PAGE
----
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Kalevi AHO (b. 1949)
Concerto for Horn and Chamber Orchestra* (2011) [26:19]
Concerto for Theremin and Chamber Orchestra - Acht Jahreszeiten (Eight Seasons)** (2011) [31:13]
*Annu Salminen (horn)
**Carolina Eyck (theremin)
Lapland Chamber Orchestra/John Storgårds
rec. January 2013, Korundi House of Culture, Rovaniemi, Finland
reviewed as a 24/96 download
BIS BIS-2036 SACD [58:28]

Kalevi Aho has written concertos for so many instruments that it was only a matter of time before he alighted on the theremin. Named after its inventor Léon Theremin, who patented the device in 1928, it's controlled not by touch but by the position of the player’s hands in the ether above it. As you can imagine it’s a fiendishly difficult thing to play, as a short promotional video for this recording confirms. After that the horn should be a cakewalk, but then Aho is known for the demands he makes on his soloists; in other words, expect the unexpected.
 
Which is precisely how I approached the first concerto, written for and premiered by the horn player Annu Salminen and the Lappeenranta City Orchestra. In a single span containing five linked sections it’s a dark and turbulent work that requires the soloist to move around the orchestra. Salminen is first heard off-stage, which means there’s a disconcerting degree of ambient noise at the outset. The on-stage percussion is quiet but terrifying - a gathering storm à la Berlioz, perhaps – before we are plunged into a maelstrom of strange sonorities and, for the soloist, taxing microtones.
 
If you’ve been keeping abreast of the composer’s output – all of it assiduously reviewed on this site – you may be surprised at the stark, uncompromising character of this new work. It requires a degree of concentration in order to track its evolving ideas/patterns and competing rhythms, but such diligence always pays off where Aho is concerned. It’s passionately argued and played and, paradoxically for a piece that appears so impenetrable, it’s actually quite accessible. Salminen – who ends where she began, off-stage - is a remarkable artist; flexible and firm of tone, even under duress, she’s a player I’d be happy to hear in other rep as well.
 
For me and, I suspect, others the real curiosity is the Theremin Concerto; its subtitle refers to the Sami people of Lapland, whose year is divided not into four seasons but eight. The work was written for Carolina Eyck and commissioned by the Lapland Chamber Orchestra, the latter no strangers to Aho’s work. The quietly expectant Harvest soon gives rise to the sinuous song of the theremin. Given that this is an instrument with so much comic potential – Sheldon Cooper’s dolorous doodles in the hit US TV series The Big Bang Theory comes to mind – it’s artfully integrated into the orchestra at this point. The swirl of Autumn Colours is highly evocative, and the theremin’s downward swoops are managed with style and a commendably straight face.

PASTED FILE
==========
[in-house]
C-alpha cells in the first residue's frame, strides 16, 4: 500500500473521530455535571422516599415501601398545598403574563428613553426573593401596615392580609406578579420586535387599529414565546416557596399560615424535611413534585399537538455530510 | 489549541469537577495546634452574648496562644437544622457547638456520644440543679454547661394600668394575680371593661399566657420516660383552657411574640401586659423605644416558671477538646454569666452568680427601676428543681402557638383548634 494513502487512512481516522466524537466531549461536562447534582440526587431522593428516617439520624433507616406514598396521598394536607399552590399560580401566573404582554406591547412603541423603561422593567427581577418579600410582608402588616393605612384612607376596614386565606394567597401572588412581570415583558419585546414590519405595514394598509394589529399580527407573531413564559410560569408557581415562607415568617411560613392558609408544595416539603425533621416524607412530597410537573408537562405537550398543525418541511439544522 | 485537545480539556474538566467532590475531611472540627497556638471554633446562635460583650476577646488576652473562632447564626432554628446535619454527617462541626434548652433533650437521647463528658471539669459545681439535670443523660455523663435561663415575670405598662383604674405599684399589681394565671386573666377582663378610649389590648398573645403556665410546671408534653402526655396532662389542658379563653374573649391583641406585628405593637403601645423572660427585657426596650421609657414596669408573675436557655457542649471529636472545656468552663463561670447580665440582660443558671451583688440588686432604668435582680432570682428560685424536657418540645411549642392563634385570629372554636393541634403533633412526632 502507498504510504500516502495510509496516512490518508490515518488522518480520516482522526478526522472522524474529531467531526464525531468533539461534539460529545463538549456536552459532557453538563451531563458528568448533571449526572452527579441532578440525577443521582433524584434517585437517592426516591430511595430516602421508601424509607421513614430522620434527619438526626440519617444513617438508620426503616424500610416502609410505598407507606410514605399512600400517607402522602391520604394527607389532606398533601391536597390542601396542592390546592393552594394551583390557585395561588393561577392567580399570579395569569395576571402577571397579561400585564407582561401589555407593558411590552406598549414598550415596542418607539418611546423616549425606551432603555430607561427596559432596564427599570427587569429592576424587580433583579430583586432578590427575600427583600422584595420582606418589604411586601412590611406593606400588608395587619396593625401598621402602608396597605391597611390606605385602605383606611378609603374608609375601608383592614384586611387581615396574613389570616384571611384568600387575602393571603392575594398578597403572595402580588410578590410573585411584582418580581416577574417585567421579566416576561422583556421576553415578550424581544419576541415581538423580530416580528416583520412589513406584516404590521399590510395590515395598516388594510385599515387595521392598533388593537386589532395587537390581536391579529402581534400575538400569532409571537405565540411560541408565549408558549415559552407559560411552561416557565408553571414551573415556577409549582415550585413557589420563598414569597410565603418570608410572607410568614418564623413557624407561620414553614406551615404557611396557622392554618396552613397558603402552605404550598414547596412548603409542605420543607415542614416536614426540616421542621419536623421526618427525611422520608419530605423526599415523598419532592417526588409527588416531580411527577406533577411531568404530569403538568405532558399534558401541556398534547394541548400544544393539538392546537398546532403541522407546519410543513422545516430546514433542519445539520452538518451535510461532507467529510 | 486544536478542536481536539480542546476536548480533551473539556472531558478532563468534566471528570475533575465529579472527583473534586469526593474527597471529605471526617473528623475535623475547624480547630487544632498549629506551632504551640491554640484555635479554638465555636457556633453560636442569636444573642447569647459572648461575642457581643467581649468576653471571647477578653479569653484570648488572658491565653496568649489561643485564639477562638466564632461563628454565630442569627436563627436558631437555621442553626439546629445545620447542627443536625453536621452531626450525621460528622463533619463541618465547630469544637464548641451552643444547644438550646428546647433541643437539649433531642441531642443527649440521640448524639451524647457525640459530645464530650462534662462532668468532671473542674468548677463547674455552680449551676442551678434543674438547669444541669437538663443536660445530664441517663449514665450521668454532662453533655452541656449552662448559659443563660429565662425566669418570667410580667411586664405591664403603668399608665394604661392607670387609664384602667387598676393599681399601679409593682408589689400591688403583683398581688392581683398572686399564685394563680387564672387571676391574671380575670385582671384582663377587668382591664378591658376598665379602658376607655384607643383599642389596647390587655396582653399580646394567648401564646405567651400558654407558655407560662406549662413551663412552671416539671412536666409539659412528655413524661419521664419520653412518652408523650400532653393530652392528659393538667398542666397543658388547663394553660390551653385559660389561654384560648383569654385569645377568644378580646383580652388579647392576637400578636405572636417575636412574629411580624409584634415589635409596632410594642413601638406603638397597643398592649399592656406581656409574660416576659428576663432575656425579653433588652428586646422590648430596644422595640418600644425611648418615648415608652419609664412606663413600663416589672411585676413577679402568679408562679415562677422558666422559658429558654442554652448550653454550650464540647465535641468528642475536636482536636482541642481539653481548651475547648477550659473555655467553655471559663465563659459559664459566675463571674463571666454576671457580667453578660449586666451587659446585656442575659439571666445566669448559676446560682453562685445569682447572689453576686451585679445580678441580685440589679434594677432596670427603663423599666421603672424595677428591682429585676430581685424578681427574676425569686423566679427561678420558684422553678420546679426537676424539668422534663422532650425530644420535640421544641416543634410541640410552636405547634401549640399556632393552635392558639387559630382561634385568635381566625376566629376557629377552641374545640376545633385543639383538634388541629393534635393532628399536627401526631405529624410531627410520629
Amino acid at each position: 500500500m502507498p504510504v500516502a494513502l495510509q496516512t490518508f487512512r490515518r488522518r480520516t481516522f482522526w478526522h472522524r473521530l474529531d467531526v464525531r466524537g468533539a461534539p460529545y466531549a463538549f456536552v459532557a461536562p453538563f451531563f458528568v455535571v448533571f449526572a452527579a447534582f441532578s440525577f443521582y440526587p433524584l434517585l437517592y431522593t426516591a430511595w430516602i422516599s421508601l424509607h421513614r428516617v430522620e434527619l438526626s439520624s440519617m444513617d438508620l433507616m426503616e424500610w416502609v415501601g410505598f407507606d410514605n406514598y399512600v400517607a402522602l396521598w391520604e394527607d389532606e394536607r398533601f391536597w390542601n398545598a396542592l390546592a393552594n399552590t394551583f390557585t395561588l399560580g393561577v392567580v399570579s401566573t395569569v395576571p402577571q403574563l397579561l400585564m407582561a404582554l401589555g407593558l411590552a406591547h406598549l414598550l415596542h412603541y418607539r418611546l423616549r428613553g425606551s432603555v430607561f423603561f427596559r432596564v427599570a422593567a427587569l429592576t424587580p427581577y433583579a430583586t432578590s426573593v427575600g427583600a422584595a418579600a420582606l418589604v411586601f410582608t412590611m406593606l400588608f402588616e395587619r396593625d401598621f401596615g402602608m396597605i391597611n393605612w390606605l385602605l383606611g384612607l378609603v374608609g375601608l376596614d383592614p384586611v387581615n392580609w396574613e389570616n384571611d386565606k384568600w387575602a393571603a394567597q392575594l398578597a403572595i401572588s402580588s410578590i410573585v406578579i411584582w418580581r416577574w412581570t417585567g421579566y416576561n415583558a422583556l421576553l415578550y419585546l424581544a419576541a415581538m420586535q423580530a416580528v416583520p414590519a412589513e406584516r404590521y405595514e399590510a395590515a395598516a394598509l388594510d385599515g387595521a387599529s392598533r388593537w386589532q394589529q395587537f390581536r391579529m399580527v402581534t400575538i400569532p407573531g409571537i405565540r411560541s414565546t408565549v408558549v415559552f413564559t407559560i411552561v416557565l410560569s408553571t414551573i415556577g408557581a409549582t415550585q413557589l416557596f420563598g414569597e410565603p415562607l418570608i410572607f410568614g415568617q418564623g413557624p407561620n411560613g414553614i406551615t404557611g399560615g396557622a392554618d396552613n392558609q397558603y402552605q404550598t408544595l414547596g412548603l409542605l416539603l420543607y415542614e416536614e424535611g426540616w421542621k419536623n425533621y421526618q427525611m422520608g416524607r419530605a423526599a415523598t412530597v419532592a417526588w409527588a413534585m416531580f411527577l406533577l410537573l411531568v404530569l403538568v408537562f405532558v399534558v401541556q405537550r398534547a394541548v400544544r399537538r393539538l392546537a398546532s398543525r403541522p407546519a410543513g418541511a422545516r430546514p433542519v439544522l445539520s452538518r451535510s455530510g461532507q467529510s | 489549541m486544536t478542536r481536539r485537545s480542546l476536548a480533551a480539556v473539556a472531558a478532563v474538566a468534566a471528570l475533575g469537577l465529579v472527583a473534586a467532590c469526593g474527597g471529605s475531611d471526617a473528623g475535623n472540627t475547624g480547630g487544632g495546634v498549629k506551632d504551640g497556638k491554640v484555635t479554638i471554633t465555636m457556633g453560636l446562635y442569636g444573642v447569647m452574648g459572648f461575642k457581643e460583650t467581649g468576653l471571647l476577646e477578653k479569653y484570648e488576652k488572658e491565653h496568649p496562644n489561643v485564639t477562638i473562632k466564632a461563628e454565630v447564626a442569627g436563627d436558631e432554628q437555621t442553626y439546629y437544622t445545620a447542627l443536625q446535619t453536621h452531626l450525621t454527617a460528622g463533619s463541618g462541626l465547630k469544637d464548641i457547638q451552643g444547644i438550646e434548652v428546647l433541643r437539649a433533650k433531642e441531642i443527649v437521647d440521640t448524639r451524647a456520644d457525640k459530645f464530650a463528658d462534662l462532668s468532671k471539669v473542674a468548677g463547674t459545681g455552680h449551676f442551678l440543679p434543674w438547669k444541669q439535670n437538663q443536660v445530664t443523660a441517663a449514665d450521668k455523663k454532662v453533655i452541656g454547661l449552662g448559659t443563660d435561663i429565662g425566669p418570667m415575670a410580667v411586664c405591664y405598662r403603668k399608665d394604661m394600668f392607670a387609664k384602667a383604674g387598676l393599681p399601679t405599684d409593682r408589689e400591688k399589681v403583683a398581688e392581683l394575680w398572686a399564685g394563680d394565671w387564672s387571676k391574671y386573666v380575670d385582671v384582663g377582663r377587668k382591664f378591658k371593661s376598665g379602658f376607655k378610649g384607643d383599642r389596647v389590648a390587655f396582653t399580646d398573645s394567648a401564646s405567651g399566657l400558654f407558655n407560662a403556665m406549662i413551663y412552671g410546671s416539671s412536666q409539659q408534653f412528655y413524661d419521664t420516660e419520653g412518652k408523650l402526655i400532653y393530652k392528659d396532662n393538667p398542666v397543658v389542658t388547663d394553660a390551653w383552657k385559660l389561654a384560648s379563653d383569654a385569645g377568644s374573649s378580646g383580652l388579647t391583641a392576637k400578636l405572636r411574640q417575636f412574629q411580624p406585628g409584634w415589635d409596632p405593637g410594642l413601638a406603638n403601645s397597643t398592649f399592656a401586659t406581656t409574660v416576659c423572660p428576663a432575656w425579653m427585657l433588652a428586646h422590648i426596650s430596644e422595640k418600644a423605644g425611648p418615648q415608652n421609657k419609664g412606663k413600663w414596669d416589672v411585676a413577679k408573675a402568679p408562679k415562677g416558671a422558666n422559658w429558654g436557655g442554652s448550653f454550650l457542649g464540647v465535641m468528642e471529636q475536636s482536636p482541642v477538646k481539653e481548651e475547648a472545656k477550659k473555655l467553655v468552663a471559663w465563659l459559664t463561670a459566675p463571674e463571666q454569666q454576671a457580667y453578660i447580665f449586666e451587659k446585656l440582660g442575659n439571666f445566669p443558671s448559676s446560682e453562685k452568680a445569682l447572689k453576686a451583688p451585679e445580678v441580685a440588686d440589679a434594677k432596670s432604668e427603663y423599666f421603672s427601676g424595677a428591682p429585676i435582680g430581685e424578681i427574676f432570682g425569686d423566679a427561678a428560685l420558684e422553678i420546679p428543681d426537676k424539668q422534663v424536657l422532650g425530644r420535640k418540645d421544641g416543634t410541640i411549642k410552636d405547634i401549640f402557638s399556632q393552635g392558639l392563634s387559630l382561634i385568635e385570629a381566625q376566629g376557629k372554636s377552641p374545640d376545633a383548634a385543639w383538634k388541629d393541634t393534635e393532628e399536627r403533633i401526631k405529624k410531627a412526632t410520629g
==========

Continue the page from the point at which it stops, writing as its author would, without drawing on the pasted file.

This is pictorial writing of some originality; the flurries of Black Snow are interspersed with desolate calls from the soloist, while Christmas Darkness has a palpable, breathing presence that’s apt to raise a goose-bump or three. Winter Frost finds Eyck and Aho at their most excitable and off-the-wall. What a peculiar noise the theremon makes here; indeed, I can imagine some listeners will find it risible at times. The piece is rescued from all-out ridicule by the haunting beauty of Crusted Snow – what extraordinary skill and patience it must take to control the theremin in this way – and the elemental crack and thud of the orchestra in Breaking Ice. Most eloquent, though, is Midnight Sun, which brings with it a powerful sense of immensity - past and present - that has echoes of Aho’s monumental Twelfth Symphony 'Luosto'.
 
The Theremin Concerto isn't the best of Aho’s oeuvre - not by a long chalk - and I'm tempted to think the composer chose the instrument for the same reason that mountaineers aspire to Everest; because it's there. Mildly entertaining, but mainly incongruous, this isn't a piece I'd wish to hear often; goodness, that's the very first time I've felt this way about any of Aho's output. Don't be tempted to write him off though, for the Horn Concerto is a work of astonishing clarity and focus. Indeed, the more I listened to it the more I was struck by the level of inspiration here. The admirable John Storgårds holds it all together very well and the Lapland orchestra play with great enthusiasmand energy throughout. The recording is full, warm and very atmospheric, especially in the first concerto.

Now for some observations about downloads in general and this one in partcular. I use a number of media players on my Mac - Songbird, VLC and Audirvana - and I'm surprised to find that some attacca movements don't play seamlessly. Perhaps I've just been lucky but I haven't had this problem with the 150 or so high-res downloads in my library. Coincidentally, perhaps, I've now encountered fractional dropouts in two recent BIS releases. To be fair the issue only arises with VLC and not with Songbird or Audirvana. It isn't a big deal, I suppose, but it could be if VLC is your player of choice.
 
Aho's Horn Concerto is a deeply impressive construct; though clever, the Theremin Concerto is comparatively lightweight.
 
Dan Morgan
http://twitter.com/mahlerei